It might be more than your metabolism preventing your edibles from really kicking in. A new study published in the Journal of the American Medical Association reports that a whopping 83% of marijuana edibles for sale in dispensaries in Seattle, San Francisco and Los Angeles were mislabeled when it comes to their actual THC content.
The report found that 23% of products were under-labeled, meaning they contained more THC than was reported on the label. 60% were over-labeled, meaning that the packaging claimed that the product contained higher THC content than was actually the case. In the worst cases, some edibles actually contained virtually no THC at all! This is obviously a major concern for customers. However, under-labeling is an equal concern, since consuming more than one intended is a sure way to ruin one’s day.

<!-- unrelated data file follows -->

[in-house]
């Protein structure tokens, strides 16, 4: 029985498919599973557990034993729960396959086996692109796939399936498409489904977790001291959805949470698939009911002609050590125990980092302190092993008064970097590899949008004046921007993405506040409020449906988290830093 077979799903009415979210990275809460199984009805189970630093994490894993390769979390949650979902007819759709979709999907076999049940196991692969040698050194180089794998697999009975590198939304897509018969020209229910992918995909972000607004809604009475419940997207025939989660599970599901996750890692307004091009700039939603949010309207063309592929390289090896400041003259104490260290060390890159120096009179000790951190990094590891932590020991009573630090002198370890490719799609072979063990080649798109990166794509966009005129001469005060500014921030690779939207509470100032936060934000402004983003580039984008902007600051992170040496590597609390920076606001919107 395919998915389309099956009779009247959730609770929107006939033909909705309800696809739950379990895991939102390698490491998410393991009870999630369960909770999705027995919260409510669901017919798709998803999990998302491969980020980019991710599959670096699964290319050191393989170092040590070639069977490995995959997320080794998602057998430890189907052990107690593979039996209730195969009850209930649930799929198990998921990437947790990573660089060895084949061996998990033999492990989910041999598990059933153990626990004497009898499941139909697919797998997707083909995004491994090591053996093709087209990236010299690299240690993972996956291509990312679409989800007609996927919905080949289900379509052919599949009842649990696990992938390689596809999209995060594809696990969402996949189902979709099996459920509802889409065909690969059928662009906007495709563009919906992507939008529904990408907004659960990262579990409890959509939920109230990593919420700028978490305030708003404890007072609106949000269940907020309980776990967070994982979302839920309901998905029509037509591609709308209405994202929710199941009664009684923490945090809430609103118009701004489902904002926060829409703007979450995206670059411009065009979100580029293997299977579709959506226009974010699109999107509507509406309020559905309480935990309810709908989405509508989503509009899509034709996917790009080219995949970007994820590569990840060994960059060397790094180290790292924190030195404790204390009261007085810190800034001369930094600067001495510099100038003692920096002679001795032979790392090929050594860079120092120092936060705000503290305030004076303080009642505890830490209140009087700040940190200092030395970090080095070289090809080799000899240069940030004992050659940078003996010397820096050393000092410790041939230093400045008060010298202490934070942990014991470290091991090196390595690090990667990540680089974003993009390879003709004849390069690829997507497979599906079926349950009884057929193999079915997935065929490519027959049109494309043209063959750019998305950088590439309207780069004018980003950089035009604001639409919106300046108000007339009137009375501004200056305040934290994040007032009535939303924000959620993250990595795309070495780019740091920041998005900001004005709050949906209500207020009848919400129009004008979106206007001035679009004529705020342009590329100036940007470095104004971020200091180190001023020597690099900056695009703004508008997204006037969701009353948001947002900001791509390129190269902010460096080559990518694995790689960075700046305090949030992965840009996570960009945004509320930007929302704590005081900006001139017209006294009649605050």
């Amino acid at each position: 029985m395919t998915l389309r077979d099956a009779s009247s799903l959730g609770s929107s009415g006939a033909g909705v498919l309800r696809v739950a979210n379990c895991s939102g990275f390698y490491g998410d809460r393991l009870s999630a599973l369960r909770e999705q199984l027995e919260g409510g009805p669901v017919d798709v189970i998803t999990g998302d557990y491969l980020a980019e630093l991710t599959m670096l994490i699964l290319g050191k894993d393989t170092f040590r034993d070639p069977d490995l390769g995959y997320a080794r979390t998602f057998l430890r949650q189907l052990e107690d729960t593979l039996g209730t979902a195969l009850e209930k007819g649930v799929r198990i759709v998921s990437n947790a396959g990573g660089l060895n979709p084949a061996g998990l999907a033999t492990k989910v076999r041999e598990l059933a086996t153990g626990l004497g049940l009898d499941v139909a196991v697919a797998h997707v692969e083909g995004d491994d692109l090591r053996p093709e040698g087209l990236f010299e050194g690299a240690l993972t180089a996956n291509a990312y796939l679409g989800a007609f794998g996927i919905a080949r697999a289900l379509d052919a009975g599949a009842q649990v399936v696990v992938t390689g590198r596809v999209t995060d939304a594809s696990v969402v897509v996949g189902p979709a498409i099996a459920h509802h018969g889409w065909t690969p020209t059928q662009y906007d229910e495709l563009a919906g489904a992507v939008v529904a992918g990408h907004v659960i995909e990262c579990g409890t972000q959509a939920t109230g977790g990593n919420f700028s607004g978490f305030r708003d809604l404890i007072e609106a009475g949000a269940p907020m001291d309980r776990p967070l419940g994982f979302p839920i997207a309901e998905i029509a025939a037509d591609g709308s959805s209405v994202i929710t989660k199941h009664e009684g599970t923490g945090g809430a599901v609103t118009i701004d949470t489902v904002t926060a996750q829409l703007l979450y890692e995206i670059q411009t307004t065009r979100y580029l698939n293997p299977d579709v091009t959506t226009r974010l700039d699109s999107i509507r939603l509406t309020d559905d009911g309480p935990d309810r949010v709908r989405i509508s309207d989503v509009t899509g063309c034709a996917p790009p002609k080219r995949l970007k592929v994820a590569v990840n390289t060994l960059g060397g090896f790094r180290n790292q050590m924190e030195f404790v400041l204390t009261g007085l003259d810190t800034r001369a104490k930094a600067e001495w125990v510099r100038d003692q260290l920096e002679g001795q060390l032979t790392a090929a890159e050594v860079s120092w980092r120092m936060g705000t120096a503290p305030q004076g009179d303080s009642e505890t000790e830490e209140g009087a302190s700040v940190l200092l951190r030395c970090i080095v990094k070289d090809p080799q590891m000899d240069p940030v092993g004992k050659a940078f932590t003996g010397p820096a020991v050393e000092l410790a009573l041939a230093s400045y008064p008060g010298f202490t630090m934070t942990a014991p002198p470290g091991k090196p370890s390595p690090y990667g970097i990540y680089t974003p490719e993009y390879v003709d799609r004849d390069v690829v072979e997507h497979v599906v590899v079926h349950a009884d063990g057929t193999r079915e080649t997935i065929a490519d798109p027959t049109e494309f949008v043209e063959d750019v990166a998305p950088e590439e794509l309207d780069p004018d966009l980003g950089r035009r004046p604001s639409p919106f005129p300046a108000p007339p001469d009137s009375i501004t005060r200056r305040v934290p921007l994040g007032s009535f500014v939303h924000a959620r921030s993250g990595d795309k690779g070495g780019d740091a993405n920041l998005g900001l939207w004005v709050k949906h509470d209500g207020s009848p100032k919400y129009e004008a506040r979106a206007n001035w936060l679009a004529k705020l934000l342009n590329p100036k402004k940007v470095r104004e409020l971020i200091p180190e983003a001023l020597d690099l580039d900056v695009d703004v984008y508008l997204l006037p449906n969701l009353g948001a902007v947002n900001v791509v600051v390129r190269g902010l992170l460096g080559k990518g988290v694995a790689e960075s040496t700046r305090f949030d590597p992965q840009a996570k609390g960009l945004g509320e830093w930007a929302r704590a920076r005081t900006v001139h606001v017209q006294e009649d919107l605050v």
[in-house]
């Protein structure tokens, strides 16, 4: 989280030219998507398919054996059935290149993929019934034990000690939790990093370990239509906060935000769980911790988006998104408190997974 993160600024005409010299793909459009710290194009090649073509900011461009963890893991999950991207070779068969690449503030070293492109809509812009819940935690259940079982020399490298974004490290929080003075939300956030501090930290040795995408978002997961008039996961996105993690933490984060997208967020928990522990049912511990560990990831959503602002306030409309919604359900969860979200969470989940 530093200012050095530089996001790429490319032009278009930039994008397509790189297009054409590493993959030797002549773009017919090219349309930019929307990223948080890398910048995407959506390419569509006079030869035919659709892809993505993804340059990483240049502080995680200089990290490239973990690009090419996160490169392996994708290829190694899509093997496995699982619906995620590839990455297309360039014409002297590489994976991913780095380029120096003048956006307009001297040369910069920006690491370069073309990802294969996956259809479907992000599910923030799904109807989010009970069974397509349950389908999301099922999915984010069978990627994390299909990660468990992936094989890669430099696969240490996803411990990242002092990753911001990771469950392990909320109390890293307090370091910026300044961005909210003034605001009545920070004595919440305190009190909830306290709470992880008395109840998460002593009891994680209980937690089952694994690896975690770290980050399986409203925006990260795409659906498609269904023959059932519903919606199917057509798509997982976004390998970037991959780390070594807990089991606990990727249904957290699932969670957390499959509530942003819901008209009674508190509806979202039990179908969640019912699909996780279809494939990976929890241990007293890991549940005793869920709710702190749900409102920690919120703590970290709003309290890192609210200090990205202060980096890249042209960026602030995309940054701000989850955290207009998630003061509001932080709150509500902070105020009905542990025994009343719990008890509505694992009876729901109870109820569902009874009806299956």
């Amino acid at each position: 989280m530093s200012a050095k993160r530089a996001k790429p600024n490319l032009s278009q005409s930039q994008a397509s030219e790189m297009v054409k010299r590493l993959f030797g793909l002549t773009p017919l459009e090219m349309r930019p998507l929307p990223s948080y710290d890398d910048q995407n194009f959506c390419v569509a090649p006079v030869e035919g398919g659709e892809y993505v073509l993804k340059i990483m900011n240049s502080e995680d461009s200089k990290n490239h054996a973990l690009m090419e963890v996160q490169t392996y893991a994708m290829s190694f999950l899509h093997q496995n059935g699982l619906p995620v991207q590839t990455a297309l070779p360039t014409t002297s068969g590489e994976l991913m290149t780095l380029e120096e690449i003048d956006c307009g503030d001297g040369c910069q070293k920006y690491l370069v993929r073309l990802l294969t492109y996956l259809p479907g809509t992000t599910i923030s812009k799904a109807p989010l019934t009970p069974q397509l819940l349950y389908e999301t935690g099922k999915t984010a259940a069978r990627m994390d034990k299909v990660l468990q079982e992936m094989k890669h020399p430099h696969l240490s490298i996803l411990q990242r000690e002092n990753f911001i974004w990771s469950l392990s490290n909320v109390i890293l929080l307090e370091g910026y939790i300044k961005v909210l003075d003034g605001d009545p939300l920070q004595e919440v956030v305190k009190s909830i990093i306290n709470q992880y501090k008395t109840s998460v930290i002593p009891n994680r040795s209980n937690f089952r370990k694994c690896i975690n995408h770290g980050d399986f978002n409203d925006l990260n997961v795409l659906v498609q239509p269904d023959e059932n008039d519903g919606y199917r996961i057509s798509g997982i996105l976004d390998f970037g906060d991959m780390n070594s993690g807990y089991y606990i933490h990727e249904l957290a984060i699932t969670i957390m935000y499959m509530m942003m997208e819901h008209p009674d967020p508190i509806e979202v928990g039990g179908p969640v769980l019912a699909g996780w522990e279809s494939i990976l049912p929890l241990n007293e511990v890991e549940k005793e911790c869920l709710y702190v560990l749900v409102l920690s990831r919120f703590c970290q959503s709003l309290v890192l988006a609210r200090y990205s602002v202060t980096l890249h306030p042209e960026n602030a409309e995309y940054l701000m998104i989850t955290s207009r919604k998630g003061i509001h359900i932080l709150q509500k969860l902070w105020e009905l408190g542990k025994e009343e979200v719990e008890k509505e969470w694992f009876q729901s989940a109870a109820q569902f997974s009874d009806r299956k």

One of the alleged benefits of marijuana legalization has been the introduction of standards, allowing consumers to refine their taste in marijuana. It also allows for specific combinations of cannabinoids to be utilized for different purposes. Mislabeling both hinders the effectiveness of the product and erodes consumer confidence.
There are currently no legal states with labeling regulations that match those of food, alcohol, and vitamin supplements, never mind the requirements for pharmaceutical medications. It is therefore up to the industry to properly regulate itself, before any of the ground gained in the legal marijuana industry is lost. Incompetent or unscrupulous labeling of edibles is a sure step back. Might be best to just keep smoking/vaping/dabbing for now.